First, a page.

Collart, J, Fitch, R & Alempijevic, A 2017, 'Motion States Inference through 3D Shoulder Gait Analysis and Hierarchical Hidden Markov Models', Australasian Conference on Robotics and Automation 2017, Australasian Conference on Robotics and Automation, ARAA, Sydney, Australia, pp. 1-8.
Automatically inferring human intention from
walking movements is an important research
concern in robotics and other fields of study.
It is generally derived from temporal motion
of limb position relative to the body. These
changes can also be reflected in the change of
stance and gait. Conventional systems relying
on gait are usually based on tracking the lower
body motion (hip, foot) and are extracted from
monocular camera data. However, such data
can be inaccessible in crowded environments
where occlusions of the lower body are prevalent.
This paper proposes a novel approach to
utilize upper body 3D-motion and Hierarchical
Hidden Markov Models to estimate human ambulatory
states, such as quietly standing, starting
to walk (gait initiation), walking (gait cycle),
or stopping (gait termination). Methods
have been tested on real data acquired through
a motion capture system where foot measurements
(heels and toes) were used as ground
truth data for labeling the states to train and
test the models. Current results demonstrate
the feasibility of using such a system to infer
lower-body motion states and sub-states
through observations of 3D shoulder motion online.
Our results enable applications in situations
where only upper body motion is readily
Collart, J, Gateau, T, Fabre, E & Tessier, C 2015, 'Human-robot systems facing ethical conflicts: a preliminary experimental protocol', Artificial Intelligence and Ethics: Papers from the 2015 AAAI Workshop, TWENTY-NINTH AAAI CONFERENCE ON ARTIFICIAL INTELLIGENCE (AAAI-15), AAAI, Austin, Texas USA, pp. 38-44.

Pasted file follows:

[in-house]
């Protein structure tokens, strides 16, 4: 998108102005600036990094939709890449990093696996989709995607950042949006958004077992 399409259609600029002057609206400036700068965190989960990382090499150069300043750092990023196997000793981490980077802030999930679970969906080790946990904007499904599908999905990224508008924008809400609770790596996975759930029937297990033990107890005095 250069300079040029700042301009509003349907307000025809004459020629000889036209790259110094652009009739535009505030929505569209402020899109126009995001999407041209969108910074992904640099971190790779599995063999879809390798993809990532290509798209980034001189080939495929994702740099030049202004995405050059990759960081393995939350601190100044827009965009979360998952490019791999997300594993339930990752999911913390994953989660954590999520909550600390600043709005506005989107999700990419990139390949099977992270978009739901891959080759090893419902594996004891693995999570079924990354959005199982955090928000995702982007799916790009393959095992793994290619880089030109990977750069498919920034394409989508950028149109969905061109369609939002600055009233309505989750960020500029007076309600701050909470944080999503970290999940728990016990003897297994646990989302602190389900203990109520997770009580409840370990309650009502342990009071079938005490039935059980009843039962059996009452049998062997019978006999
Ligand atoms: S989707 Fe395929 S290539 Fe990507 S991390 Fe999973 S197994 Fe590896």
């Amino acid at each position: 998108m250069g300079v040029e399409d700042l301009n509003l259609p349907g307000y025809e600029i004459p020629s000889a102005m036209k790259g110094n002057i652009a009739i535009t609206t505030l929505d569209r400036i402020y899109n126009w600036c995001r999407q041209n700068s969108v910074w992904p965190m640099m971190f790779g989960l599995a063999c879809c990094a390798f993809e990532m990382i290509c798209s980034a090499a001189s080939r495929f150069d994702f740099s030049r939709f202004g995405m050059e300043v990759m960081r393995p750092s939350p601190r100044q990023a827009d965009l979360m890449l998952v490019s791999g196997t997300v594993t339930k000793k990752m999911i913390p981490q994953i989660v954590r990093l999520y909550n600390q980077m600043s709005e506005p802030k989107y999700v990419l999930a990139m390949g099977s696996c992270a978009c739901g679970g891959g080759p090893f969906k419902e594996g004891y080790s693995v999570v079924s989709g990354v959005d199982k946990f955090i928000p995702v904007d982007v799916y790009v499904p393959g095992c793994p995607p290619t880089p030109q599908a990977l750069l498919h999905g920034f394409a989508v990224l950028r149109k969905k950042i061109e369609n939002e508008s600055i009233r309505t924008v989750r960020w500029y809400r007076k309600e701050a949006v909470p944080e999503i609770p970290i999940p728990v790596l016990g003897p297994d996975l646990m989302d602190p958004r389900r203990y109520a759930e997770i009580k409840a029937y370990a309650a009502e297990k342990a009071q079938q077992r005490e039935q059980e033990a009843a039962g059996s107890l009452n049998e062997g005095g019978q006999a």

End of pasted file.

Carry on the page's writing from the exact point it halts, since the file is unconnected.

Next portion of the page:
Collart, J, Alempijevic, A, Kirchner, N & Zeibots, M 2015, 'Foundation technology for developing an autonomous Complex Dwell-time Diagnostics (CDD) Tool', Australasian Transport Research Forum 2015 Proceedings, Australasian Transport Research Forum, ATRF, Sydney, Australia, pp. 1-13.
As the demand for rail services grows, intense pressure is placed on stations at the centre of rail networks where large crowds of rail passengers alight and board trains during peak periods. The time it takes for this to occur — the dwell-time — can become extended when high numbers of people congest and cross paths. Where a track section is operating at short headways, extended dwell-times can cause delays to scheduled services that can in turn cause a cascade of delays that eventually affect entire networks. Where networks are operating at close to their ceiling capacity, dwell-time management is essential and in most cases requires the introduction of special operating procedures.
This paper details our work towards developing an autonomous Complex Dwell-time Diagnostics (CDD) Tool — a low cost technology, capable of providing information on multiple dwell events in real time. At present, rail operators are not able to access reliable and detailed enough data on train dwell operations and passenger behaviour. This is because much of the necessary data has to be collected manually. The lack of rich data means train crews and platform staff are not empowered to do all they could to potentially stabilise and reduce dwell-times. By better supporting service providers with high quality data analysis, the number of viable train paths can be increased, potentially delaying the need to invest in high cost hard infrastructures such as additional tracks.
The foundation technology needed to create CDD discussed in this paper comprises a 3D image data based autonomous system capable of detecting dwell events during operations and then create business information that can be accessed by service providers in real time during rail operations. Initial tests of the technology have been carried out at Brisbane Central rail station. A discussion of the results to date is provided and their implications for next steps.